“It didn’t go down entirely,” said Jaquish. “The Palmer Hill transmitter site in Au Sable Forks was the only site that was affected and it just wasn’t operating at 100 percent.”
Board Chairman Randy Douglas (D-Jay) asked Jaquish if the county’s new communication system will communicate with Clinton County. Jaquish indicated that it would as part of the mutual aid planning, noting that an additional phase of the project is planned that will improve communication between county dispatch centers:
“If Clinton went down, for example, then Essex could take over the necessary operations,” he said.
The projects will be funded by state grants.
The human services committee unanimously approved a resolution of appreciation for outgoing Horace Nye Nursing Home administrator Deborah Gifford.
“We’d like to call Ms. Gifford up for the last time,” said committee chairman David Blades (R-Lewis). “Thank you for your service for the past eleven-plus years.”
“I trust we’ll be going forward,” said Douglas.
Horace Nye is reaching the end of a long process that will see the 100-bed facility become privatized. On Monday, Jan. 6, board members approved the use of $128,000 from fund balance to operate the currently county-owned facility for another month.
Also surfacing on lawmaker radars was the issue of preventing the spread of methamphetamine use in Essex County.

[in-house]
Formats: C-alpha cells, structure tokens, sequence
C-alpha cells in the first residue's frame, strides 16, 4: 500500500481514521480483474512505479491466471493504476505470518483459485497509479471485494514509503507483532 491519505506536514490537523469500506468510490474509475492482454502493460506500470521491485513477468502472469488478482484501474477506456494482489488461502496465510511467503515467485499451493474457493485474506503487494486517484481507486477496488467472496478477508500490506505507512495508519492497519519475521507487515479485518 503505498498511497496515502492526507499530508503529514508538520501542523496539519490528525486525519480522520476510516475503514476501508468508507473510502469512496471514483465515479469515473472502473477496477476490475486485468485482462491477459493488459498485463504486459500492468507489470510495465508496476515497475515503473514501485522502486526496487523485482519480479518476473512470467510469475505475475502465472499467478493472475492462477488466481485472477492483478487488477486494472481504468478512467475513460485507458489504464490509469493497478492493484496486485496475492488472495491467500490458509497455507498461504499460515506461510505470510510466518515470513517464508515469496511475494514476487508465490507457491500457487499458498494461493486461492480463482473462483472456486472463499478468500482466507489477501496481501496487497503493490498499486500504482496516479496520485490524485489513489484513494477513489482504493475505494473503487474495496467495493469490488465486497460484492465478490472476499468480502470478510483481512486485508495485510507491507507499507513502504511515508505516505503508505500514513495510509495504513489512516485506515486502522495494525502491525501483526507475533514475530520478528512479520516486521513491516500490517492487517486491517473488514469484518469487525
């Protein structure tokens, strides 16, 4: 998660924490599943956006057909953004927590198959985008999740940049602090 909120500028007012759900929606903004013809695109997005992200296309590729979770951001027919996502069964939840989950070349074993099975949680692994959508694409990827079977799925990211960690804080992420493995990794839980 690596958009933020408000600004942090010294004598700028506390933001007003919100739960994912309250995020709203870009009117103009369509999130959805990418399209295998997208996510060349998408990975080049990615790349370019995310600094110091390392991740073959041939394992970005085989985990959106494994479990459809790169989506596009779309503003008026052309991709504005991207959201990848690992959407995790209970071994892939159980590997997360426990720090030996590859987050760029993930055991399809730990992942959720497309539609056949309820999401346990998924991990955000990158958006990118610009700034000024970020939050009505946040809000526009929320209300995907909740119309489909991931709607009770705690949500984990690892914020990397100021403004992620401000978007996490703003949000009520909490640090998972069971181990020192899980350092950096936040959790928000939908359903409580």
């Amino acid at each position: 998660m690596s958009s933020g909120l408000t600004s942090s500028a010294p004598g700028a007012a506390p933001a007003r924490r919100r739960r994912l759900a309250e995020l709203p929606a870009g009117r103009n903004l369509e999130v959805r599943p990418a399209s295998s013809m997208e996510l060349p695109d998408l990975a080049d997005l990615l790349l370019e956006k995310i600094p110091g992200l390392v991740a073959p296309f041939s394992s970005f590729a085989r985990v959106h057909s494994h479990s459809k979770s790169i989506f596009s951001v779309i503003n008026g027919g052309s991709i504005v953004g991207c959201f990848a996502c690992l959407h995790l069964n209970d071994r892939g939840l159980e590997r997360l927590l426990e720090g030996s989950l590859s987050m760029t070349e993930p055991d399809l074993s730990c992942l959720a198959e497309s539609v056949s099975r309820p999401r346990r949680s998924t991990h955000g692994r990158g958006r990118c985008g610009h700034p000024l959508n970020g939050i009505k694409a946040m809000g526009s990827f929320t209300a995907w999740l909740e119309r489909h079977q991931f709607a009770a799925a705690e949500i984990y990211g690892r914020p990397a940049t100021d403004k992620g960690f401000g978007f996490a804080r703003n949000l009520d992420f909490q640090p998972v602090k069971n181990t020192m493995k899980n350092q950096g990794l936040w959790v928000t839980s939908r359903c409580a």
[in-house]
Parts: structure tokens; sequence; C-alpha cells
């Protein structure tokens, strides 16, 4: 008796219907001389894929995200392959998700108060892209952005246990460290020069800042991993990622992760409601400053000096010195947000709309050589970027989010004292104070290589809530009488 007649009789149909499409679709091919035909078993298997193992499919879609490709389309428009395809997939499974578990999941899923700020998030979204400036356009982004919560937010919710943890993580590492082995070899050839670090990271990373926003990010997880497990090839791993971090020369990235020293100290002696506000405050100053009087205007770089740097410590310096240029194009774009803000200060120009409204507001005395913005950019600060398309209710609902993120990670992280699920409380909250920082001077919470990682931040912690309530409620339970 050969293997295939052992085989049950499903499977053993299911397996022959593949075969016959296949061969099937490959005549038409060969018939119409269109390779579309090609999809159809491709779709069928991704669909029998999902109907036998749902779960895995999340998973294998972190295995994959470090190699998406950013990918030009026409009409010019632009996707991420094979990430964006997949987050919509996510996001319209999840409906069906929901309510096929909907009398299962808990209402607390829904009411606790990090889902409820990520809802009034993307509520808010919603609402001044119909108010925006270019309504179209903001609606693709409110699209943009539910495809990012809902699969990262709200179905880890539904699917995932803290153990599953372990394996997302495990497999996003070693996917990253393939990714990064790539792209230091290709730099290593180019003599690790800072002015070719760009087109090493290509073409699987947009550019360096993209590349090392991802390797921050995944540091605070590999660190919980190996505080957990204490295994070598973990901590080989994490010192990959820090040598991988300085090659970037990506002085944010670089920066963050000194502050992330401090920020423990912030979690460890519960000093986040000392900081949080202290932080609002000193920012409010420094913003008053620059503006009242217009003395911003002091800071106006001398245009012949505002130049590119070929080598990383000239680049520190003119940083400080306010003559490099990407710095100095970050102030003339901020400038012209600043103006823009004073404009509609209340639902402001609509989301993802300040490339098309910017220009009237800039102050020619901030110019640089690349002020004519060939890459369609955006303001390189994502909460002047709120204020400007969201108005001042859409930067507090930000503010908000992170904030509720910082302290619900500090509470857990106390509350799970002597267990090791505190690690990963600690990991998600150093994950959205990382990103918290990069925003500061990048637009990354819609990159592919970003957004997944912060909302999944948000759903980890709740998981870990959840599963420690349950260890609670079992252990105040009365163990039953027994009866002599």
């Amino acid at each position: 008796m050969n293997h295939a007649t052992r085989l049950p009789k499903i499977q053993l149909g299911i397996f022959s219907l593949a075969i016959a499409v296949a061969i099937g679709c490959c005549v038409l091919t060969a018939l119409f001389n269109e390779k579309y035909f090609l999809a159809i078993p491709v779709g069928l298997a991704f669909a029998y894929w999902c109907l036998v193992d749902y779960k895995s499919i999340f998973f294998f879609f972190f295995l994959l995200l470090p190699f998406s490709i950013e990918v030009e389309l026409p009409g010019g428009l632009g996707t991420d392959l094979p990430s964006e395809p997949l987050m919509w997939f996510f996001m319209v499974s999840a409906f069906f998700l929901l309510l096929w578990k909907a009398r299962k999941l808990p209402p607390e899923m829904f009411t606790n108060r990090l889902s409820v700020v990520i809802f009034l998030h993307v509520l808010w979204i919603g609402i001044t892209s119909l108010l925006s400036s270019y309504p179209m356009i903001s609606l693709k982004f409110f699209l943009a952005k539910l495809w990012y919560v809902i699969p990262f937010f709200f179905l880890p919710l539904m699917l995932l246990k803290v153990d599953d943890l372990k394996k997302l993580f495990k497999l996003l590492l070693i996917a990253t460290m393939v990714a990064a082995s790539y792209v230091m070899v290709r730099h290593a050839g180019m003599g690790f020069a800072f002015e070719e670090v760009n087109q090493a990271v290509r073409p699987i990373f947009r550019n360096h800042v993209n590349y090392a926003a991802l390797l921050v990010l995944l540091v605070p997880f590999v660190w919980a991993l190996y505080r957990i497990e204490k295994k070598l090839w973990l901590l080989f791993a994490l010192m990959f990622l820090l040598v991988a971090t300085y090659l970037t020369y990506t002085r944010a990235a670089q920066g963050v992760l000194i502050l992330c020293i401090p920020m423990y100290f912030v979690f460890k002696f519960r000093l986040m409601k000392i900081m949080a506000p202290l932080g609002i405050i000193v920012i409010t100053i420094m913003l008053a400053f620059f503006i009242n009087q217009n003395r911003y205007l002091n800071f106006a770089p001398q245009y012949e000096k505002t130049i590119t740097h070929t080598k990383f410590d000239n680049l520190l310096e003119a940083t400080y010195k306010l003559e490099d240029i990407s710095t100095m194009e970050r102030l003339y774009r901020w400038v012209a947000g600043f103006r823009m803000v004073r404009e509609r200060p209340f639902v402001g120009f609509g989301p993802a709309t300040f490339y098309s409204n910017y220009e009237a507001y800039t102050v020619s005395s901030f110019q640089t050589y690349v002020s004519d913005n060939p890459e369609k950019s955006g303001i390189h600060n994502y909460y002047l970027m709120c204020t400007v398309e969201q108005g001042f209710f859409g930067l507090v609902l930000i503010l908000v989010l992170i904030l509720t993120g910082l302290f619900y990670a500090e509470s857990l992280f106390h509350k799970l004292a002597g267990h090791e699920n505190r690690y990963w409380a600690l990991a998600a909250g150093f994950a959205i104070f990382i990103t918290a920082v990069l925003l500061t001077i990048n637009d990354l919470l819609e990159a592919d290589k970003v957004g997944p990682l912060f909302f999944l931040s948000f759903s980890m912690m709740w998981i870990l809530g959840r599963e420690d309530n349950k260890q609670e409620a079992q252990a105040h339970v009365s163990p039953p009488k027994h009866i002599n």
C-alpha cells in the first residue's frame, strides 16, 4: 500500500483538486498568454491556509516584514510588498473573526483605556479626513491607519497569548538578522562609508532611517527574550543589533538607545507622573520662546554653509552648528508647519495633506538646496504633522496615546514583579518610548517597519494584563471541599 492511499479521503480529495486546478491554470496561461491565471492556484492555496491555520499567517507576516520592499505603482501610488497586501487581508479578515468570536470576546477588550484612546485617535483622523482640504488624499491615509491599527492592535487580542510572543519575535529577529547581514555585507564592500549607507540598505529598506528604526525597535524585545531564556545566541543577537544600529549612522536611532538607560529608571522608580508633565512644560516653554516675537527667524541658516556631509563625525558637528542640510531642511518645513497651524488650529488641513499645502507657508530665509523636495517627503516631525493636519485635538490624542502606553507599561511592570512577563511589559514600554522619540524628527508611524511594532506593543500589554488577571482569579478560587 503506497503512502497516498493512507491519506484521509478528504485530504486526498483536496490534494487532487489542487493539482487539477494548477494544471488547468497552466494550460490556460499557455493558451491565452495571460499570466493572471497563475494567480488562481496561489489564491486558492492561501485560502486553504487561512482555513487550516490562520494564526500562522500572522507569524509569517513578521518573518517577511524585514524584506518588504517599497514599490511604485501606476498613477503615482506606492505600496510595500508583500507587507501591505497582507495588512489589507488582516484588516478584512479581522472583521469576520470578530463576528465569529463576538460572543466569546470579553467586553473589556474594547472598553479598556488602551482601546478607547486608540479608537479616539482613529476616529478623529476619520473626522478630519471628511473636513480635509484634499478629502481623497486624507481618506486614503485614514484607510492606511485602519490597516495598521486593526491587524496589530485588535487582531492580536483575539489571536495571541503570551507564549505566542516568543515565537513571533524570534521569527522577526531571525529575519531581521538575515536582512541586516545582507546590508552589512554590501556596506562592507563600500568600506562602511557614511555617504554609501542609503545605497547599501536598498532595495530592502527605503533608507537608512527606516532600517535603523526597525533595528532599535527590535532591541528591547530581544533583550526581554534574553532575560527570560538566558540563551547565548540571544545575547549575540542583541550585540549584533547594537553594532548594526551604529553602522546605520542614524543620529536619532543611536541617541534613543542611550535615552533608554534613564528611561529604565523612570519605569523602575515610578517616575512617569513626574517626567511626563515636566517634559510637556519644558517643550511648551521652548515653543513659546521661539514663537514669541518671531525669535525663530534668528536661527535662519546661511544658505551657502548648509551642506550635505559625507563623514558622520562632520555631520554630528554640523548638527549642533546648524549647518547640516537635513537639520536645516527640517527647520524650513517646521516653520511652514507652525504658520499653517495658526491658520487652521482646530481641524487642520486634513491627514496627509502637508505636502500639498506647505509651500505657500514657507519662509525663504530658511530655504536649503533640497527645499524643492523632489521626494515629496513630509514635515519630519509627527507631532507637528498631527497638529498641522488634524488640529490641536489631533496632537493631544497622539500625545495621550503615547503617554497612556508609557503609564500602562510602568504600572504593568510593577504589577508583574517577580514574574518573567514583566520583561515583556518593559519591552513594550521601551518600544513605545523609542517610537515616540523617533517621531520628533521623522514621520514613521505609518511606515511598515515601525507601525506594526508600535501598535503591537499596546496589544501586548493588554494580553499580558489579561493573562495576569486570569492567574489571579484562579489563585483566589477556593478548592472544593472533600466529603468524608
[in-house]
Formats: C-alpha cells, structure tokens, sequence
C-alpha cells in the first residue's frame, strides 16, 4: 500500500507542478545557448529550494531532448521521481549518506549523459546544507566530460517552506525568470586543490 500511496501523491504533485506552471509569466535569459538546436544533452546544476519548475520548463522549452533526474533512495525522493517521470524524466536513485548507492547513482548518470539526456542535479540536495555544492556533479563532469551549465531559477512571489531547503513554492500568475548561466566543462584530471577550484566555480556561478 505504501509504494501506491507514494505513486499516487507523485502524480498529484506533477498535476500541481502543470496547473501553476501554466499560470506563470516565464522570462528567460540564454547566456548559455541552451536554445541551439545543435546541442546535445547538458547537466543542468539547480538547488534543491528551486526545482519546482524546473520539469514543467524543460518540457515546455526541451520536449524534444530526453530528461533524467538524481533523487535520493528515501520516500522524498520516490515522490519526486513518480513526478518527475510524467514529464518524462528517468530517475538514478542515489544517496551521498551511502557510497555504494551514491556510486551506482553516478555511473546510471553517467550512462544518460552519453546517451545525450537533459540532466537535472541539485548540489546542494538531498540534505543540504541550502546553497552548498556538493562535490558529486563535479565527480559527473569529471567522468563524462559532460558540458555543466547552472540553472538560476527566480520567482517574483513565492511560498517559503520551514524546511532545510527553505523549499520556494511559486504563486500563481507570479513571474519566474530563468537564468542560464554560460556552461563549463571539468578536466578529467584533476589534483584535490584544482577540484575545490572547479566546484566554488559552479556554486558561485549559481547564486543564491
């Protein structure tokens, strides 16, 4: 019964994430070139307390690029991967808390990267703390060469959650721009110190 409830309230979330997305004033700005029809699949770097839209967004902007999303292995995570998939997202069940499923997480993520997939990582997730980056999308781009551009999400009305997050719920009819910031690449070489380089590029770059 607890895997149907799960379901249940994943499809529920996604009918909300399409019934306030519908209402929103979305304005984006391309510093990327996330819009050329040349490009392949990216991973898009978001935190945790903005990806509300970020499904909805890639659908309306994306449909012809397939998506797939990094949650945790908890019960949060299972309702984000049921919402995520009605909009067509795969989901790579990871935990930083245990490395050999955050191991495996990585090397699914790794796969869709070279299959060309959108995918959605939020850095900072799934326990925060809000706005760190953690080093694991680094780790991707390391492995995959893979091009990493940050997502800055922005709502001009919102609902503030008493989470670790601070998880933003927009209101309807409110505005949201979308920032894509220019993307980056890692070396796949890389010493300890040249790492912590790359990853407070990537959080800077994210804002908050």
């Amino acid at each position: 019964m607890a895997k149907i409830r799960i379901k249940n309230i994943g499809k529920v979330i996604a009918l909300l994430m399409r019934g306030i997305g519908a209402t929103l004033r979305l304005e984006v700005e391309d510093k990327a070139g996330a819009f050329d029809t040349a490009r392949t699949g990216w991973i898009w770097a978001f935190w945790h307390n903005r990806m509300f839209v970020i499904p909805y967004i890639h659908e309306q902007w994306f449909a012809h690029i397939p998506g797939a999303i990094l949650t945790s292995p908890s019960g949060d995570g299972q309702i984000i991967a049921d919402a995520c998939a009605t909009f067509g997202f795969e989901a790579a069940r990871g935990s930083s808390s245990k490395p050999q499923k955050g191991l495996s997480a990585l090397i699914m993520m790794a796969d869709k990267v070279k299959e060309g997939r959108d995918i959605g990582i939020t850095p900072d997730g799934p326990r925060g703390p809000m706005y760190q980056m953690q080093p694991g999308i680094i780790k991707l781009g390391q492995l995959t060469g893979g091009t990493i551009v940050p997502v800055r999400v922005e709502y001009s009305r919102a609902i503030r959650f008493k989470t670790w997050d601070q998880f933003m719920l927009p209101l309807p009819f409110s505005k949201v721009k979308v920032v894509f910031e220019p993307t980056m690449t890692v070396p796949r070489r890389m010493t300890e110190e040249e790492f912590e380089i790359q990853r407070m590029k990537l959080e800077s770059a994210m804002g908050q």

“A lot of people don’t think there’s meth here,” said District Attorney Kristy Sprague. “It’s here and we just have to know what to look for.”
Sprague offered to facilitate a two-hour training course for lawmakers to recognize the signs of meth operations in their communities, noting that “red flares” could be innocuous as large-scale battery purchases at local gas stations.
“We trying to be ahead of it,” she said. “We’re trying our best.”
About 40 people, mostly officials from the county’s department of social services, attended a similar workshop in Lewis on Monday, said Sprague.
Present at the meeting were three former town supervisors who were turned out by voters last fall: Margaret Bartley (D-Elizabethtown), Sue Montgomery-Corey (D-Minerva) and Sharon Boisen (I-Essex).
The former leaders, sitting in the front row of the visitor’s gallery, spent the meeting taking notes and transmitting updates in real-time to Facebook.
“We have a lot of respect for the leadership,” said Bartley, who was defeated by Noel Merrihew III. “But sometimes it helps to have a woman’s perspective.”
Ticonderoga Supervisor Debra Malaney, a Republican who ran as an independent after losing the primary, was also defeated last year.
This marks the first time in 34 years that no women have served on the county board.